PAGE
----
Amazon.com is planning for the future: Speaking on "60 Minutes" on Sunday night, Amazon.com founder and CEO Jeff Bezos said that his company will be able to get deliveries to customers -- not just on the same day -- but in 30 minutes or less. How will Amazon.com do this? By using “unmanned aerial vehicles,” or drones.
These are not the drones currently being used by the military, but based on a YouTube video (embedded) more the octo- or quadricopter products you can buy at Amazon.com, itself.
According to Bezos, these are autonomous drones, so they are programmed with GPS coordinates and then they fly there, carrying a package, drop the package off, and return to the Mother Ship. They can carry up to five pounds, which Bezos claimed was about 86 percent of the company's deliveries. Current generation drones can work within a 10-mile radius, Bezos added.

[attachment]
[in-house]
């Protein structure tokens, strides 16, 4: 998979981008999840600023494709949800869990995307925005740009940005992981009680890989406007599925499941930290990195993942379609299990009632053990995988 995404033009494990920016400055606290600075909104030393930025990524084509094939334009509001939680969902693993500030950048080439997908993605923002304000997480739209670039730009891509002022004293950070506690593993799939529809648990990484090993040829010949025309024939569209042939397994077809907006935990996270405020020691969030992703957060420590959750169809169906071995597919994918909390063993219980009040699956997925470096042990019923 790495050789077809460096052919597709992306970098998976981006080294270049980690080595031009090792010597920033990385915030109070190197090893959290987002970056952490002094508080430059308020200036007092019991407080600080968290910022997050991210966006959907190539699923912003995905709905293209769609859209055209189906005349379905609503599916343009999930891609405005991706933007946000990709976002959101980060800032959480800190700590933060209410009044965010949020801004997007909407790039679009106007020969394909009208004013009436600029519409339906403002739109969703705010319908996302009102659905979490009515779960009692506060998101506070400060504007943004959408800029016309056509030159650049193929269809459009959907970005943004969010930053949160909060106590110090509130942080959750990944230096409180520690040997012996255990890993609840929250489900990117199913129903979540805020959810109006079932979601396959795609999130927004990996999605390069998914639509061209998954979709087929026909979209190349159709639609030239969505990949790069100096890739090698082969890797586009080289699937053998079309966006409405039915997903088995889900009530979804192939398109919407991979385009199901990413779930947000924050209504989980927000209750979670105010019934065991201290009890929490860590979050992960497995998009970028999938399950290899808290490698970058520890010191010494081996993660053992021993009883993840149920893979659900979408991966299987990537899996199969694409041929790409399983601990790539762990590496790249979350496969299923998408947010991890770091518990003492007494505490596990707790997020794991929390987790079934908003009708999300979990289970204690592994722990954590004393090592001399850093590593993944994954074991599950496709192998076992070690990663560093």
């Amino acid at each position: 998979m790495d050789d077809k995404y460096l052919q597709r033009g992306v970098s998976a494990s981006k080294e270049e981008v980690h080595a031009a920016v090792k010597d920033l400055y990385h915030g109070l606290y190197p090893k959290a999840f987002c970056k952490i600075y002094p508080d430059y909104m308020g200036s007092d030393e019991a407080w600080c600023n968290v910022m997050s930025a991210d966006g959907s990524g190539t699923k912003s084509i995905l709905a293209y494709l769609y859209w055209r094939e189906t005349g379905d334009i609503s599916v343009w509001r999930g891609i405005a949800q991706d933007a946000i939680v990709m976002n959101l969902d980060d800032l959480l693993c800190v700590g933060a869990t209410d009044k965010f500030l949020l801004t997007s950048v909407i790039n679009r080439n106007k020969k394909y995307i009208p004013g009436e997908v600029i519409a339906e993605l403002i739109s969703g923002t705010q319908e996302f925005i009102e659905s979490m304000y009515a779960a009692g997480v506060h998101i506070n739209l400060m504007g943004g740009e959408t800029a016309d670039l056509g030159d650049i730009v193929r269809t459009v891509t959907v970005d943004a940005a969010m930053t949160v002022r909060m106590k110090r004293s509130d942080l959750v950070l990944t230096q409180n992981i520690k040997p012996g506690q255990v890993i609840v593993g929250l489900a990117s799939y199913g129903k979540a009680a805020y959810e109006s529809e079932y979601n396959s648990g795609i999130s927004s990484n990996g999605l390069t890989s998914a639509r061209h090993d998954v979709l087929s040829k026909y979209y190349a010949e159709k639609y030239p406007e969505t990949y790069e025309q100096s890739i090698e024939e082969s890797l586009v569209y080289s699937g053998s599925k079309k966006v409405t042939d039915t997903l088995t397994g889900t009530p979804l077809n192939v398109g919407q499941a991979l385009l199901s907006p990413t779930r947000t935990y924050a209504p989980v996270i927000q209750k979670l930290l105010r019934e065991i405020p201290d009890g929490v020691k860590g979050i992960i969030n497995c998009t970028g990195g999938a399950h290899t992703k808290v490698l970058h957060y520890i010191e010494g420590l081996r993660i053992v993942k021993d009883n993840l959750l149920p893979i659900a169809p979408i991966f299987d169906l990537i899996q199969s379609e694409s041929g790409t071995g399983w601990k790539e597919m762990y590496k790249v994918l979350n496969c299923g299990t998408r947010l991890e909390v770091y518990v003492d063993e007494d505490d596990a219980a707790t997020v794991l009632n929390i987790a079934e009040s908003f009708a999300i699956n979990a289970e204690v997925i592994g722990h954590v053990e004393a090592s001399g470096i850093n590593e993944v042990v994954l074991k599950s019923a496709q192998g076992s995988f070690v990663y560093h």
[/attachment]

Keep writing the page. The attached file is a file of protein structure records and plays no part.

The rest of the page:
Notably, as with the versions sold on his own site, Bezos said that these are all electrically (battery) powered, and thus green(er) than driving UPS, Fedex, or any other delivery truck around.
This program is some four to five years away, he added. Aside from the fact that the FAA would have to approve this program -- and Bezos noted this -- we can see a number of issues standing in the way (the earliest the FAA could approve this would be 2015, but even Bezos said this was too optimistic).
There is, naturally, all the infrastructure and redundancy to work out. Anyone whose fallen prey to an issue with a GPS mapping system will note that not everything is perfect. Additionally, we can foresee some people wanting to take potshots at the drones, "for fun," and accidents, too.
2015 is probably too optimistic in terms of regulation, as well. According to a Nov. 7 Wall Street Journal article, judging by the FAA's early guidelines on drone testing, full certification of drones “isn’t slated to start until 2020.”
Considering that 2020 date, why is Bezos trying to get test sites announced by the end of this month? As Quartz said, "By making such a public splash, the company is practically guaranteed a place at the table in any future U.S. discussions of commercial drone regulation." That, of course, could put Amazon.com in the lead of any such regulations.